Oh, by the way. You might be thinking that management would reward me for my hard work. Of course you’re only thinking that if you’re 19, an idiot, or both. If so; get that foolish nonsense out of your mind right now. Management generally doesn’t give a crap if you live or die. Don’t look there for personal validation.

Another reason to pursue excellence. It tends to lead to better jobs (no guarantees!). I sincerely believe this and think the mindset (if nothing else) is why the state of “broke”, for me at least, didn’t last forever. So if you’re flipping burgers or mopping floors right now, heed my words. Flip the ever loving shit out of those burgers and mop the floor like a powerhouse.

Tomorrow I’ll wrap up my little trip down memory lane.

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Dog Logic And Firewood Levers: Part III

My dog convinced me that I should go ‘all in’ and cut wood from logs buried under the snow. Those logs were going to be my ‘Next Winter’ supply but it was time to use every option at my disposal. It was -16 in March and already I’d burned everything I’d intended for ‘This Winter’. If ‘This Winter’ had a car. I’d slash its tires.

Somewhere under all that snow was wood. None of it was visible. Also it was uncut, unsplit chunks. Floundering around out there with a chainsaw sounded like bad news on a cracker.

I tried to remember the precise arrangement of the jumble of buried chunks and logs. Normally this would be hopeless but my memory is unusual.

Most things normal people remember are gone from my head within minutes. I don’t remember my zip code. I rarely remember my birthday. When I remember my Anniversary it’s a victory. Names are the biggest black hole. If I met you and we shook hands and you introduced yourself I’ve already forgotten you. I’m sure you’re a fine person. You can tell me your name a second time but I’ll forget it again. If you do something memorable, like setting my pantleg on fire, I still won’t remember your name. I’ll just remember you as “the guy with matches”. This annoys some folks. I consider it simply the way the world works. The truth be told, the way the world works annoys some folks too.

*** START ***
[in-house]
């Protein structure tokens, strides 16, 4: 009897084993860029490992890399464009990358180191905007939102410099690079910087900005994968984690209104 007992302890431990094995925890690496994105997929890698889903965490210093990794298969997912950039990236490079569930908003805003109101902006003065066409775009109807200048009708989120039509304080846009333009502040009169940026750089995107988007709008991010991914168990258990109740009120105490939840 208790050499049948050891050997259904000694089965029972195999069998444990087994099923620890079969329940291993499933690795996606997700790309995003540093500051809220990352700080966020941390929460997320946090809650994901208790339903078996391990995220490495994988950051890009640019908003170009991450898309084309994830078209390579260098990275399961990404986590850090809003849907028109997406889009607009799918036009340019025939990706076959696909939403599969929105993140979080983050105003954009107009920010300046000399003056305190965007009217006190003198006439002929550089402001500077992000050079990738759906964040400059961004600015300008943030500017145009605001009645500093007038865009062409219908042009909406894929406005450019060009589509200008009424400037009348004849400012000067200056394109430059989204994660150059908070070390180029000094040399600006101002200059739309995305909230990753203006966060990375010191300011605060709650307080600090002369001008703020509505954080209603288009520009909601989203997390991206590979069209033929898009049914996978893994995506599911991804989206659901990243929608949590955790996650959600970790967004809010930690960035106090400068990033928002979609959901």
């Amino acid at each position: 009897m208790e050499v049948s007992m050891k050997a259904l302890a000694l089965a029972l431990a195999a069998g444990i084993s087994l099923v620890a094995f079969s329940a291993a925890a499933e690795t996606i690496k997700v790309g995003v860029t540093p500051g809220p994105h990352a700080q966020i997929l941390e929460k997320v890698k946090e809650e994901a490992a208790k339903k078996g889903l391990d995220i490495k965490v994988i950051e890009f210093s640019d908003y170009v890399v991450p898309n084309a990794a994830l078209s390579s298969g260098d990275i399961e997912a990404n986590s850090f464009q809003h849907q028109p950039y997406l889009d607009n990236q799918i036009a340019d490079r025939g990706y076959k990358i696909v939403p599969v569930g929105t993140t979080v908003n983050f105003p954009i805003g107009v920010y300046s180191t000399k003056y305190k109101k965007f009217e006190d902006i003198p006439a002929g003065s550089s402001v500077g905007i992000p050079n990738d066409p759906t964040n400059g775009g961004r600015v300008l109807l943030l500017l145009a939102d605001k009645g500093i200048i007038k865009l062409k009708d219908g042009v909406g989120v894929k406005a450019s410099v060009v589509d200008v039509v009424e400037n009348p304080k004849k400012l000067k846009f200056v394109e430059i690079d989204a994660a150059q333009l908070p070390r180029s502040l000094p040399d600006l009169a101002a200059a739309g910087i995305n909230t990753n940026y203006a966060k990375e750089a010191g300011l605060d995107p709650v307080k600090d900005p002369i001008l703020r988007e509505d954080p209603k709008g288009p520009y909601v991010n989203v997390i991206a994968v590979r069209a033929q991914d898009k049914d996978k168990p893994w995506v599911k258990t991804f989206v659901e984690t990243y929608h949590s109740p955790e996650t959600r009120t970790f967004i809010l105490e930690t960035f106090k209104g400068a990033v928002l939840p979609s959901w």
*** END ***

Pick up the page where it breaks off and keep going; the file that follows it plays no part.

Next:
On the other hand, I have an eerily accurate recall of geography. The location of Canadian fishing holes, notable greasy spoons in the Midwest, handy off road shortcuts in Utah, a scruffy restaurant that serves great steaks in Kansas, the back door to a neat tavern in Milwaukee, etc… If you want me to remember something, move it to an obscure location and leave it there. I’ll never forget.

I surveyed the drifted snow and tried to remember what it looked like last summer. I thought hard. As I slipped into revere the air shimmered.

“Isn’t this a clichéd approach to a flashback?” My dog asked.

“Complain again and I’ll adopt another cat.”

“What a brilliant method for presenting the idea of a flashback!” My dog enthused.

. . .

It was warm August evening. I had a jug of cold lemonade on the tractor’s seat. The woodsplitter and I had been tearing into wood like a tornado in a trailer park for hours. The sun slowly drifted toward the horizon…

“Beautiful flashback like that and I’m nowhere to be found?” The dog inquired.

“My dog was sniffing for squirrels amid some jackstrawed oak limbs…”

“That’s better.” The dog nodded.

I tried to remember more clearly. Yes, that’s it. I’d worked steadily all day. I rolled big cookies of wood from the Pony Trailer to the splitter. I tossed split pieces to the ATV trailer. Then I’d zip away to stack the wood. A brilliant system! Every move of weight was lateral rather than vertical. My limited machinery all fulfilling it’s best possible use. The pleasant efficiency of a job well done. I’d already stacked more than enough for winter. Now I was just racking up the score.

“Ha!” Barked the dog.

“Hey, I thought I had enough. It was a reasonable assumption.” I groused.

“Uh huh. Good luck with that Mr. Denial. Also everything worked perfectly? All day?” The dog knows when untruth is about. Dogs never lie. People lie even in their own memory.

The dog had a point. I dug deeper into my memory. A more realistic view came to mind. It was hotter than hell. The wood was heavy. My arms were sore and burning. The lemonade was actually just water and it was luke warm. I was in a hurry. I was running out of time…

. . .

I snapped back to the present. The scent of sawdust and grass was replaced by the clear relentless cold. Snow drifted over everything, including my memories.

“What?” The dog wanted to know.

“I didn’t get it all moved!” I stammered.

“So?”